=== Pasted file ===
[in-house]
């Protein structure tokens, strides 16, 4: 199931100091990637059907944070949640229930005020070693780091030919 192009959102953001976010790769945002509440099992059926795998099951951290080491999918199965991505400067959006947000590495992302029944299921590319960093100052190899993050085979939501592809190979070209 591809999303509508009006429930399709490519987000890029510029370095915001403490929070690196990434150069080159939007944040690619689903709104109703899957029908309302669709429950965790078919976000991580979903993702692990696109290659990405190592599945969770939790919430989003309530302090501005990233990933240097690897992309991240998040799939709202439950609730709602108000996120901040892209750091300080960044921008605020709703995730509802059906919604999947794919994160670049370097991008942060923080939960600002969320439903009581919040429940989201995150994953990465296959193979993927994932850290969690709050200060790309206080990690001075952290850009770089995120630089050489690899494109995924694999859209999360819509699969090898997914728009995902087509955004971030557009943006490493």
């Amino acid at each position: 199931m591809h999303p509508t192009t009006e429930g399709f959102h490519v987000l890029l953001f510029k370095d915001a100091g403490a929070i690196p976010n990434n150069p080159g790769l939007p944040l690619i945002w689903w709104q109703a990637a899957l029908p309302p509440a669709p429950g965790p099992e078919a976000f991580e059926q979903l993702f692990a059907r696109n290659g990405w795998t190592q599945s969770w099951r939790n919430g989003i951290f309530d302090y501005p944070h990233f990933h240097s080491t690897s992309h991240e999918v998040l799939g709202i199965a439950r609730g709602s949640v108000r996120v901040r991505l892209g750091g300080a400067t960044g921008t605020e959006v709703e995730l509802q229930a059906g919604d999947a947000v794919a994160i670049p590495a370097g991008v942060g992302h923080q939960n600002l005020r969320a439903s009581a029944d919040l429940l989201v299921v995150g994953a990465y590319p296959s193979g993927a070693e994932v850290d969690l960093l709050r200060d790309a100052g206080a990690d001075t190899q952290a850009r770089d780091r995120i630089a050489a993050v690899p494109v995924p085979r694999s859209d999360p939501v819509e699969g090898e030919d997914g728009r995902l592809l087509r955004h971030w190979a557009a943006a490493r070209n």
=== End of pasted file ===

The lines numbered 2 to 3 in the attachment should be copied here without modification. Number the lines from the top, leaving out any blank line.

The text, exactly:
């Protein structure tokens, strides 16, 4: 199931100091990637059907944070949640229930005020070693780091030919 192009959102953001976010790769945002509440099992059926795998099951951290080491999918199965991505400067959006947000590495992302029944299921590319960093100052190899993050085979939501592809190979070209 591809999303509508009006429930399709490519987000890029510029370095915001403490929070690196990434150069080159939007944040690619689903709104109703899957029908309302669709429950965790078919976000991580979903993702692990696109290659990405190592599945969770939790919430989003309530302090501005990233990933240097690897992309991240998040799939709202439950609730709602108000996120901040892209750091300080960044921008605020709703995730509802059906919604999947794919994160670049370097991008942060923080939960600002969320439903009581919040429940989201995150994953990465296959193979993927994932850290969690709050200060790309206080990690001075952290850009770089995120630089050489690899494109995924694999859209999360819509699969090898997914728009995902087509955004971030557009943006490493």
């Amino acid at each position: 199931m591809h999303p509508t192009t009006e429930g399709f959102h490519v987000l890029l953001f510029k370095d915001a100091g403490a929070i690196p976010n990434n150069p080159g790769l939007p944040l690619i945002w689903w709104q109703a990637a899957l029908p309302p509440a669709p429950g965790p099992e078919a976000f991580e059926q979903l993702f692990a059907r696109n290659g990405w795998t190592q599945s969770w099951r939790n919430g989003i951290f309530d302090y501005p944070h990233f990933h240097s080491t690897s992309h991240e999918v998040l799939g709202i199965a439950r609730g709602s949640v108000r996120v901040r991505l892209g750091g300080a400067t960044g921008t605020e959006v709703e995730l509802q229930a059906g919604d999947a947000v794919a994160i670049p590495a370097g991008v942060g992302h923080q939960n600002l005020r969320a439903s009581a029944d919040l429940l989201v299921v995150g994953a990465y590319p296959s193979g993927a070693e994932v850290d969690l960093l709050r200060d790309a100052g206080a990690d001075t190899q952290a850009r770089d780091r995120i630089a050489a993050v690899p494109v995924p085979r694999s859209d999360p939501v819509e699969g090898e030919d997914g728009r995902l592809l087509r955004h971030w190979a557009a943006a490493r070209n």